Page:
Fluid inclusion measurements by laser ablation sector-field ICP-MS
A state-of-the-art, highly sensitive sector-field inductively coupled plasma mass spectrometer (SF-ICP-MS) was evaluated for analyzing fluid inclusions in combination with a 193 nm excimer laser ablation, with the aim of expanding the technique to smaller inclusions and/or lower element concentrations. A well-defined assemblage of numerous co-genetic fluid inclusions and thin layers (50 nm) of chromium and copper containing traces of gold were studied regarding reproducibility and detection limits. For comparison, aliquots were analyzed with a quadrupole (Elan 6100 DRC) and the SF-ICP-MS instrument (Element XR). While using an element menu of 21 elements covering the mass range from lithium (7 amu) to lead (208 amu), approximately ten times lower detection limits were found for the SF-ICP-MS, whereby the cycle time increased by only 20% compared with the quadrupole instrument. An absolute detection limit for e.g. gold of 1 femtogram (10−15 g) was found for fluid inclusions analysis. Detection efficiencies of 2.6 × 10−5 counts per ablated atom for copper and 3.1 × 10−5 for chromium were determined by ablating the thin layers. The detection efficiency for sodium in the fluid inclusions was 2 × 10−7, about five times lower than that expected from the sensitivity obtained on NIST SRM 610 glass.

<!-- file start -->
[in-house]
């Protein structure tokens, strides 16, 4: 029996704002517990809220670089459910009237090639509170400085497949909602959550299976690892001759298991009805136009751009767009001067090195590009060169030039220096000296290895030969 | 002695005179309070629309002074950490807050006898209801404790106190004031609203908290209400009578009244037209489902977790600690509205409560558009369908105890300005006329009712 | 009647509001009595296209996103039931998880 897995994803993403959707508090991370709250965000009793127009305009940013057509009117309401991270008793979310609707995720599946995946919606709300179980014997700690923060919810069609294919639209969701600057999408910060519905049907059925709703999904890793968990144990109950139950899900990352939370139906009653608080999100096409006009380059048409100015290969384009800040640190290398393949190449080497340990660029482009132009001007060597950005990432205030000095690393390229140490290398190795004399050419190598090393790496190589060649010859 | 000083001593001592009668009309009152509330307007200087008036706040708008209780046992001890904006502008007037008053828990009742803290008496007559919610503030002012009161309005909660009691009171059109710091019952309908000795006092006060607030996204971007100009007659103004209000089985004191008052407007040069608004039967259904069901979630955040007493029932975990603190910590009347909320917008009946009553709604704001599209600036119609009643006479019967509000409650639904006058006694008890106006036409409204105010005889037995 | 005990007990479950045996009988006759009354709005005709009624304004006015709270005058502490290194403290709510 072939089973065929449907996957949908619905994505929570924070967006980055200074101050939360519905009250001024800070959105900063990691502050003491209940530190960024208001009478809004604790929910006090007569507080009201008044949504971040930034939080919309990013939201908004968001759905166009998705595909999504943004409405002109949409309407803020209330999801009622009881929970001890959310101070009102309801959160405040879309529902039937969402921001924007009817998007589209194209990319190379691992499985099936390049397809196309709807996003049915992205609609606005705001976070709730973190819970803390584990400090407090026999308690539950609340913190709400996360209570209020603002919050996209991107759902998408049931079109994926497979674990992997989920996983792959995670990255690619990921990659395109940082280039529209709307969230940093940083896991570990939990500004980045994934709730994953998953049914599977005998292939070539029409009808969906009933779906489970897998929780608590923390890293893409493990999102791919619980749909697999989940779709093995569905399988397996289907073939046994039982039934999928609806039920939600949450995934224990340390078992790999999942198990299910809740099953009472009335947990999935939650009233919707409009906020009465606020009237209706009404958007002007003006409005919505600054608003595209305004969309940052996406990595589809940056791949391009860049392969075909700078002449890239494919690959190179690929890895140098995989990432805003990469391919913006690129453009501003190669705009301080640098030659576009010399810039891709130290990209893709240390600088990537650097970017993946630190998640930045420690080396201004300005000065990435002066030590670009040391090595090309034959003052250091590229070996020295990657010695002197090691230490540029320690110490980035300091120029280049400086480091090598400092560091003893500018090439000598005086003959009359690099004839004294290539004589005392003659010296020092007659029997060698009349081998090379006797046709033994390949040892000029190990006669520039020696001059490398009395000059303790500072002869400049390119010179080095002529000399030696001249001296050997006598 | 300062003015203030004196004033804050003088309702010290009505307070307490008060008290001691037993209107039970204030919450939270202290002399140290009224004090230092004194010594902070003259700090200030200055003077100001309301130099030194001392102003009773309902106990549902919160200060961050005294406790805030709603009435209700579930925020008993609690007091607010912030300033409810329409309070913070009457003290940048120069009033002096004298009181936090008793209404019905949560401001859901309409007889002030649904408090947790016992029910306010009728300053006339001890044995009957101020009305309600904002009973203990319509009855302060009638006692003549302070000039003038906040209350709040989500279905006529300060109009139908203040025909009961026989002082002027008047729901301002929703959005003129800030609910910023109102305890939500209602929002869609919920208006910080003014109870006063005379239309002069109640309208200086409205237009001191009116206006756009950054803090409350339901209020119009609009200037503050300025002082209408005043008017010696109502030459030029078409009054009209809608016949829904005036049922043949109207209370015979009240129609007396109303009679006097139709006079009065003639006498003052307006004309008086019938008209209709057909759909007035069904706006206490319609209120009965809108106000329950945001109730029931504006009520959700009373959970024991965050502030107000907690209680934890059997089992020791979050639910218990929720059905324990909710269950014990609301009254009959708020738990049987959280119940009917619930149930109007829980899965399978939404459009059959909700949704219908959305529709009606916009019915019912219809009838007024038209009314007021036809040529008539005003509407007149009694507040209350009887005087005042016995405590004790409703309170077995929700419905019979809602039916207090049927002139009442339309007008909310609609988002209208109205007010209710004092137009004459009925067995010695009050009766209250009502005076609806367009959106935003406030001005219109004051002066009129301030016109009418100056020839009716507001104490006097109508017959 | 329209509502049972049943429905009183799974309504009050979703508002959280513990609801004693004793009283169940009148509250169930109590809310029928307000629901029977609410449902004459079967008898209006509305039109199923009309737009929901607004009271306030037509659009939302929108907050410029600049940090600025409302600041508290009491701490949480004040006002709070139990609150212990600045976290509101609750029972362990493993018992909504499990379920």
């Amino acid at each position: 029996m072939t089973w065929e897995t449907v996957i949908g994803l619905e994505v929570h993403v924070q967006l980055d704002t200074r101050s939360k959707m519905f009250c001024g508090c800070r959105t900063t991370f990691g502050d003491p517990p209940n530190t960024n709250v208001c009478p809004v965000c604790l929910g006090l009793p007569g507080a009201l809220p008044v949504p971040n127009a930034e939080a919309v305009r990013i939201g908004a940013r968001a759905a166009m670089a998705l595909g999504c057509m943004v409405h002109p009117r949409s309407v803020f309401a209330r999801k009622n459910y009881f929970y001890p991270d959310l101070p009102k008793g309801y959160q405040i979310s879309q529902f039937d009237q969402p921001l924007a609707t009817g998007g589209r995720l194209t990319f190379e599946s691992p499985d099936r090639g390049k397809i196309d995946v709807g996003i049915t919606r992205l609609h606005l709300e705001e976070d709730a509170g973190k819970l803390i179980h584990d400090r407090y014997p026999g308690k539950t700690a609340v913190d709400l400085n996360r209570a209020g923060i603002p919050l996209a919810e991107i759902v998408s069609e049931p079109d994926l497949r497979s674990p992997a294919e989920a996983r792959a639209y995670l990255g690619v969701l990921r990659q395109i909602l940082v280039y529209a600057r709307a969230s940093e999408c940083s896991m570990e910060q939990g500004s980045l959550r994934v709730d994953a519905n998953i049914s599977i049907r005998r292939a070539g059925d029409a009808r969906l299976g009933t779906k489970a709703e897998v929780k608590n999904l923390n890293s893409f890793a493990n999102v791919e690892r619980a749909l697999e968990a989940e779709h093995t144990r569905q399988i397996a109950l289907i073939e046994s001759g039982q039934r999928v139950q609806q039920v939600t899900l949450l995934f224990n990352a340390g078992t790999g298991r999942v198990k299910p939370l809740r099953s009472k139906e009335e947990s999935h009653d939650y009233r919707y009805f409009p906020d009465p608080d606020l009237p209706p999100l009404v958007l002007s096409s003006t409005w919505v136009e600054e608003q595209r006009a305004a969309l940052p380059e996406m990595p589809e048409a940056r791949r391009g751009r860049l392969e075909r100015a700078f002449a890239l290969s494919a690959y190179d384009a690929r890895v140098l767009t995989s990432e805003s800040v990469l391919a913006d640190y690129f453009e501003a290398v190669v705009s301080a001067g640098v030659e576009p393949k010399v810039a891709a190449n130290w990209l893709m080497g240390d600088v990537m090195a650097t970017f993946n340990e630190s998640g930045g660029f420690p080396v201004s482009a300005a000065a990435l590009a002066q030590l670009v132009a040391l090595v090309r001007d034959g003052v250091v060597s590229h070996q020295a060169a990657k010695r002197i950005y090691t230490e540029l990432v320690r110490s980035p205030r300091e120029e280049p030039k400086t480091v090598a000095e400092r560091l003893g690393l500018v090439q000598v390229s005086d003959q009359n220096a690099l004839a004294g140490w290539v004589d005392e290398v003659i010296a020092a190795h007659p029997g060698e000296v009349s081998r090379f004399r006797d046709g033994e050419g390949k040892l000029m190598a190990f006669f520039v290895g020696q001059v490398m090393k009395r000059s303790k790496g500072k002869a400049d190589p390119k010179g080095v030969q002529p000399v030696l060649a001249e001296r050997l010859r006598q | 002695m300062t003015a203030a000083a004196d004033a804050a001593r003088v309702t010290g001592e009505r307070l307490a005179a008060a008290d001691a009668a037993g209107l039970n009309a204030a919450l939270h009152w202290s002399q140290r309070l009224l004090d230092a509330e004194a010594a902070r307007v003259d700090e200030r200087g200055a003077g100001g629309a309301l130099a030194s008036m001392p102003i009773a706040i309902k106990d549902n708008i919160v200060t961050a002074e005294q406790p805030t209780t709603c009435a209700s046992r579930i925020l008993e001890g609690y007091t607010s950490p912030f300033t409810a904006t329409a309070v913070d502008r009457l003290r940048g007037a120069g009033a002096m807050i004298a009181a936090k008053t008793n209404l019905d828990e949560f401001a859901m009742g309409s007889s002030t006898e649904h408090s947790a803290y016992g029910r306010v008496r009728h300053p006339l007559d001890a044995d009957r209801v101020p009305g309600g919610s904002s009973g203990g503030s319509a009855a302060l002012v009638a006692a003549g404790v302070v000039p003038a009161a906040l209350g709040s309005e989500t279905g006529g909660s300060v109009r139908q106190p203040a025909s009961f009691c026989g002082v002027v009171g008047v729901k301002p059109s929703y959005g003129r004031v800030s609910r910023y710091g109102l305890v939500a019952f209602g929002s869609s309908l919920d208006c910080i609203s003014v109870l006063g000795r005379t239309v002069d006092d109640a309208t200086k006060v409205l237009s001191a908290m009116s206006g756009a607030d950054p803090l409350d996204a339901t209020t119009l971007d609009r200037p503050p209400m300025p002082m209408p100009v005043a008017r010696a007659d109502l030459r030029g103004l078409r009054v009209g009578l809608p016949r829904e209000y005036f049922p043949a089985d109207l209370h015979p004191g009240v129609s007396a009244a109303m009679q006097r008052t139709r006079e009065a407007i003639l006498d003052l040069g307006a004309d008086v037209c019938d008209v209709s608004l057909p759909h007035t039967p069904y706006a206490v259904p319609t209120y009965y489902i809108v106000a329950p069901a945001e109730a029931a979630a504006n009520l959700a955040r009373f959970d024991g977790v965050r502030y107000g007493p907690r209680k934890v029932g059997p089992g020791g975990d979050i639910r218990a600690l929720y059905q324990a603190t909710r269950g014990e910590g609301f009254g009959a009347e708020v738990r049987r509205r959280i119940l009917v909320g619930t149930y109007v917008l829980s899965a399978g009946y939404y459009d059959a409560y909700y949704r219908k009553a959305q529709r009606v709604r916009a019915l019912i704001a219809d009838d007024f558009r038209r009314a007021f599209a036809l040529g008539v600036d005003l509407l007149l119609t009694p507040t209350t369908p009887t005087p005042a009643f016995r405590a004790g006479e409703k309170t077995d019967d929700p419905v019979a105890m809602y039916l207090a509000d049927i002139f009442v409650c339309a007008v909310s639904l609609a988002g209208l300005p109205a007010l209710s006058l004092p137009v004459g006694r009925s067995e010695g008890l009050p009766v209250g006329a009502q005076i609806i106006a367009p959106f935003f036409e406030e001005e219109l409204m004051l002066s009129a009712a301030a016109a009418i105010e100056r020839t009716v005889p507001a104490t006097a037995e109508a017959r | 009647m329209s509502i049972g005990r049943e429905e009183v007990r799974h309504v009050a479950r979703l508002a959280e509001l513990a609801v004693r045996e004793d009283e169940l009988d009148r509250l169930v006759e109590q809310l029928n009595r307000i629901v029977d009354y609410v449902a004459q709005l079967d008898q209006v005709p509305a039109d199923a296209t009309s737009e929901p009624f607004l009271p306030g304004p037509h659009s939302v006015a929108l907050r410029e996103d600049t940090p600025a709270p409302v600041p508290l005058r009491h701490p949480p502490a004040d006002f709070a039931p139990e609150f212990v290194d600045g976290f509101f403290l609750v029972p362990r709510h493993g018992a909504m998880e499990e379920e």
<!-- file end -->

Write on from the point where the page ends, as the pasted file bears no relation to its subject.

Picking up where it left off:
- This article is part of the themed collection: Geological applications of laser ablation